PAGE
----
The movie industry has created some incredible killer animal movies. Some are well-known, others are less popular. All are a good reminder that anything is possible when the doctrines of nature are rearranged. My list of eleven really great killer animal movies was finally reduced to five. I think that Ben, from Willard, is wondering why he was cut, but if he reads this list, maybe he will understand. I hope.
Director: Louis Llosa
Writers: Hans Bauer, Jim Cash, Jack Epps Jr.
Got snakes? A documentary crew, courtesy of National Geographic, is traveling through the jungle to film a tribe. Remember when dad told you never to pick up hitchhikers? They did not get the lesson. Rescuing a stranded person is the biggest mistake they could make, but gives action to the movie. The man is after a humungous anaconda, and when a poisonous insect eliminates the Captain with a venomous bite, it helps him gain control of the boat. Of course, everyone is now forced to let him have his way about the mission and the destination. The snake puts the film in the top 5 killer animal movies.
Director: Frank Marshall
Writers: Don Jakoby and Al Williams
Lots of people are afraid of spiders! Luckily, I’m okay with most of them. My kids told me this was a comedy. They forgot to mention comedy horror. The Venezuelan spider comes to America in a casket. He falls in love with a sweet little domestic house spider. Together, they have lots of a new breed of vicious, poison spiders, which begin killing the citizens of the community. (Well, I am glad the kids did not try to sell it to me as a love story.) At any rate, a doctor moved to this small community to get away from the dangers in the big city. Guess what, you cannot escape them.
3. Piranha 3D (2010)
Director: Alexandre Aja
Writers: Pete Goldfinger and Josh Stolberg
Bring any show back, make it 3D, and you most likely have a hit. Toss in an undersea tremor or two, and it gets better. Add a school of vicious fish with sharp teeth, and you can have an audience that might not think it is totally believable, but will still jump and cringe in the scary parts. Don’t forget the people who have to group together to outsmart the fish. There are some incredible life lessons learned, like how to get along with one another. Chances are good this one makes it to the title of “classic.” It is recently released, so should be available to watch somewhere near your home anytime soon.
4. The Nest (1988)
Director: Terence H. Winkless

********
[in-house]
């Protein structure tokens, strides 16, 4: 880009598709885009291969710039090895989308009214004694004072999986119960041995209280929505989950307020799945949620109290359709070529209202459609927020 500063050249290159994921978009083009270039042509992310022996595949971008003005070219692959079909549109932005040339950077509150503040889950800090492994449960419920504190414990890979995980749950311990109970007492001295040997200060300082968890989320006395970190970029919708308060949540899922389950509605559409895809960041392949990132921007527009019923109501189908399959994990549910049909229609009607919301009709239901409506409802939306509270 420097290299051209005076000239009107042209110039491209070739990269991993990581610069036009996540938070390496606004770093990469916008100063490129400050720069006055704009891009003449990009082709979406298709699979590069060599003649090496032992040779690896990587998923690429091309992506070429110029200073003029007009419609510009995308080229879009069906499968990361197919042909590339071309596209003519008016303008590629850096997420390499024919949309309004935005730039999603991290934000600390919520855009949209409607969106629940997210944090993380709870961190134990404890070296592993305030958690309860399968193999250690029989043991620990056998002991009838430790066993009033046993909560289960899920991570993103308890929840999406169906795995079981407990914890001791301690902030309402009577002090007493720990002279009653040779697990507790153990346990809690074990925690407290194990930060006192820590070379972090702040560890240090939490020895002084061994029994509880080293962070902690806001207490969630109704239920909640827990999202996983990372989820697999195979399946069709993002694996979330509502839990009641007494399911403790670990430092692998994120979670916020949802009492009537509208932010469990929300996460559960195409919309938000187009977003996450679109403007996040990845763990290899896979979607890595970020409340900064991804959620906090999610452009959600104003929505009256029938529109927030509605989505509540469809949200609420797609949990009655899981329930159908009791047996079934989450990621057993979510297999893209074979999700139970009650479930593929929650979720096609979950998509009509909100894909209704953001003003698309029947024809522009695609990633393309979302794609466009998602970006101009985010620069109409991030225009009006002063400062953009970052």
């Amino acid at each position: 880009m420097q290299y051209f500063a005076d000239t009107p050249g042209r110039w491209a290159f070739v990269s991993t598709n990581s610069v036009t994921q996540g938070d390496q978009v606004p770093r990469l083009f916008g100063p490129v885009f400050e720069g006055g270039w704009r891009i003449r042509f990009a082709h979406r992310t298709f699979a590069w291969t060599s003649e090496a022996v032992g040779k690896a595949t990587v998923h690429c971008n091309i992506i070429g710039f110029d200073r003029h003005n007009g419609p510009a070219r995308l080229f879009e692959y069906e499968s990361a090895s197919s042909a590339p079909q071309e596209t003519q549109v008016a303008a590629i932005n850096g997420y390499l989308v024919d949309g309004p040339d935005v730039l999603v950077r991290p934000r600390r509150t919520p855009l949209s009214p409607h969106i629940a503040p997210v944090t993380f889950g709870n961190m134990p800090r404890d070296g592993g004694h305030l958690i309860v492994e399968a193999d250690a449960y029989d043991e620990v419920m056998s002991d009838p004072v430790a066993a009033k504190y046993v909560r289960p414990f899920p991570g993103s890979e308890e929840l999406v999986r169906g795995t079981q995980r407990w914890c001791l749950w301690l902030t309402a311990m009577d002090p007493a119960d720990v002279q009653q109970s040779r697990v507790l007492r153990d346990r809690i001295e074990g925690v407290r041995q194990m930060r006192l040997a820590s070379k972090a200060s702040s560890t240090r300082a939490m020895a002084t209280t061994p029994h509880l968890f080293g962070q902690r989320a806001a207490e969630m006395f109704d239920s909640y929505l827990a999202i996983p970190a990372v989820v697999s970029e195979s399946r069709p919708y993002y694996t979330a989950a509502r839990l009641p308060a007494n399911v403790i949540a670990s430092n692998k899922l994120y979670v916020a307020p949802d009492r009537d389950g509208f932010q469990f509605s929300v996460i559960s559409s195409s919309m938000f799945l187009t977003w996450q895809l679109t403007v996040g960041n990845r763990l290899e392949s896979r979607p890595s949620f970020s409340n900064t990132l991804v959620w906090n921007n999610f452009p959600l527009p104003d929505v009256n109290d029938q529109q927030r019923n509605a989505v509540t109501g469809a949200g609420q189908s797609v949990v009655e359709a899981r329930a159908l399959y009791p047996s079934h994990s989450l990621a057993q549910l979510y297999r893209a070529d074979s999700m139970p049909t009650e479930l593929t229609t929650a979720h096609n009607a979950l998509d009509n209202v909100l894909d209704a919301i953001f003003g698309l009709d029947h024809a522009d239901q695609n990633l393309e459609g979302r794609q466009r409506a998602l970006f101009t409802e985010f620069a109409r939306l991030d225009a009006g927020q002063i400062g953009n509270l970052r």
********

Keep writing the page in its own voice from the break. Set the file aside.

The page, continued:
Writers: Eli Cantor and Robert King
I am going to be really upfront and say any movie with meat-eating mutant cockroaches has got to be in the top 5 Killer Animal movies. Ugh. Icky! No way did I watch this one, because roaches gross me out, unless they are in a place they should be, like warm, temperate climates near the water. However, there were actually people who liked it. I think a lot of get a kick out of know-it-all, self-righteous people who experiment with nature because they can, and then have no plan what to do to resolve the problem when their test backfires. The roaches escape and invade an island community: oh, my gosh! What do you think the people around New York were thinking about those bedbugs, if they saw this movie on the late-night SyFy channel?
5. The Fly (1986)
Director: David Cronenbert
Writers: David Cronenberg, George Langlaan, and Charles Edward Pogue
A giant man-fly hybrid is the result of a bad experiment (If this scientist had gone to the movies in 1958 to see The Fly, he may have paid more attention to what he was doing.) Trying to impress a hot reporter, the scientist does a teleportation from one pod to another. Unfortunately, he has company, a common housefly. Cells get scrambled and his body tries to adapt to the new structure, sending him further into full morphed fly-human status. The big question is, can he stave off the fly thinking long enough to reverse the process? The second big question is, will the reporter be totally grossed out and not want to have anything to do with him, given his past? I chose this movie for the top 5 Killer Animal ranking because it is just enough of a change from its predecessor to keep the audience guessing.
Most of these movies are shown at regular intervals on SyFy and similar channels, or bought at Amazon.com. Enjoy the movies.
I am exceptionally grateful that websites like IMDb and Movies.msn exist. I generally pay little attention to the director’s and writer(s) name. They were able to supply that information.
Arachnophobia, IMDb, Movies.msn
Piranha 3D, IMDb